Sunday, April 1, 2018

Acts 4.32-35: The Rest of the Story

The followers of Jesus held all things in common. That's the phrase that most often gets lifted out of Acts 4:32-35 (Easter 2B). It's an image that has inspired intentional Christian communities since the moment the words were written. Living together in peace and harmony. Sharing all you have. Why can't Christians today get along like that?

The writer of Acts (and the Renaissance artists who illustrated this text) might lead you to ask, "Why couldn't Christians then get along like that?" Because in the very next section of the Acts text we get a full example of people who didn't share everything they had. Ananias and Sapphira sold a field and didn't share all of the proceeds with their community. It did not end well for Ananias. And Raphael and Masaccio want to make sure that you know that part of the story. So they pair the ideal and the reality in their art.
(Left). Masaccio. Distribution of Alms and the Death of Ananias. 1426-1427. Florence: Brancacci Chapel, S. Maria del Carmine. (Right) Raphael. Cartoon for the Death of Ananias. 1515-1516. London: Victoria and Albert Museum.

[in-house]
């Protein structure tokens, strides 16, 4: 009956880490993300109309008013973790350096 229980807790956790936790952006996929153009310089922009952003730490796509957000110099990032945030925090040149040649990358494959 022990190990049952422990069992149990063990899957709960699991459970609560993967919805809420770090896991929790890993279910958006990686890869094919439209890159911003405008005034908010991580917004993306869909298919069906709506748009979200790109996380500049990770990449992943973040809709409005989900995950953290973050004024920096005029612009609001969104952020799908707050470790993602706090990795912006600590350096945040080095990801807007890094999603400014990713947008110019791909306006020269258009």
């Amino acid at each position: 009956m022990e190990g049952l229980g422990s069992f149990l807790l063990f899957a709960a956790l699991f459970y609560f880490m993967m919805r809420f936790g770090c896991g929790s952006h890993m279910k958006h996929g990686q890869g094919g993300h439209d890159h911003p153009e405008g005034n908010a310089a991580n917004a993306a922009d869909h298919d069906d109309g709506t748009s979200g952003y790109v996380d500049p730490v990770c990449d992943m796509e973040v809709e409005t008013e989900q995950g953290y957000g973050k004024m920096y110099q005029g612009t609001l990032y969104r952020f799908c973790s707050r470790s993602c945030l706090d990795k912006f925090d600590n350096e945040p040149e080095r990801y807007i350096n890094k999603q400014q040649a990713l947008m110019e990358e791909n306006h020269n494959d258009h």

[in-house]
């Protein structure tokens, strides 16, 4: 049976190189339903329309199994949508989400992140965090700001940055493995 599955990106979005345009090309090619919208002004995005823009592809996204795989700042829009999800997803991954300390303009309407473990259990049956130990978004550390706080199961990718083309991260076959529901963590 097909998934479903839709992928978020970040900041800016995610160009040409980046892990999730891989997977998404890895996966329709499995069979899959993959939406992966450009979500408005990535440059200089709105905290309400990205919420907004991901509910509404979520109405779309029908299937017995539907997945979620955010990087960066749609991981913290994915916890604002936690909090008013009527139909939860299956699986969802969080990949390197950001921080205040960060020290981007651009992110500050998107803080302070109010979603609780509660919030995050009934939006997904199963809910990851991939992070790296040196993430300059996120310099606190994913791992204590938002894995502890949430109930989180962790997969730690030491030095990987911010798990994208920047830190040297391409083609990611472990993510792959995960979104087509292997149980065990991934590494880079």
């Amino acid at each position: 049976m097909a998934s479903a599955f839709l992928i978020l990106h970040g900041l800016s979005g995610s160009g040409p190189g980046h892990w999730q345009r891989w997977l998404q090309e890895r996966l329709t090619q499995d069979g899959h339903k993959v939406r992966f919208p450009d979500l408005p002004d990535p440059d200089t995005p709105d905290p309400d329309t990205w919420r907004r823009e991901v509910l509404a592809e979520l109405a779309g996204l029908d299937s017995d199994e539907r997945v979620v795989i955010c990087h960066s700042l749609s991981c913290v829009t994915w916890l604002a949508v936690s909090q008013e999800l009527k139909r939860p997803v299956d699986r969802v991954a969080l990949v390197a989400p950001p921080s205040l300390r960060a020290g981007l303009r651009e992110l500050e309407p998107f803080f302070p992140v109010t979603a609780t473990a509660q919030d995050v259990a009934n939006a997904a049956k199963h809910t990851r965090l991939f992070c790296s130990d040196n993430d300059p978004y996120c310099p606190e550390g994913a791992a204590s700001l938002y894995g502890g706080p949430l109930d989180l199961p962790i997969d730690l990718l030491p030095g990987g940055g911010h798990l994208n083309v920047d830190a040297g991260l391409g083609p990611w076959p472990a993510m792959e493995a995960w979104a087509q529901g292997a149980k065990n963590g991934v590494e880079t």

Massacio has Peter passing along funds to a mother holding her infant child. Literally he hands the money over Ananias' body. Raphael separates the two actions. Ananias dies in the lower right corner while monies are being distributed at the left of the canvas. At the far right is Sapphira (in a green gown) counting the coins that are her share of the profit. She pays no attention to what is happening to Ananias.

In both works the body on the ground is that of Ananias, whose death is told in Acts 5:1-6. In between the idealist account of everyone sharing is a two-verse reference to a Jesus follower named Barnabas who sold a field and did lay the proceeds at the feet of the disciples. It did happen within the community of believers. But not all the time. Hence the presence of a prostrate Ananias in these two compositions illustrating the distribution of alms.

At once the images are reminders of the need to share the gifts we have been given and a vivid warning about what happens if we don't. That must have taken off at least a little of the early Christian community's idealistic shine.

For thoughts about Thomas (John 20:19-31), click here, here, or here.
This week on Art&Faith Matters Facebook, a quote in search of a source. (But it really works with the Acts passage.)

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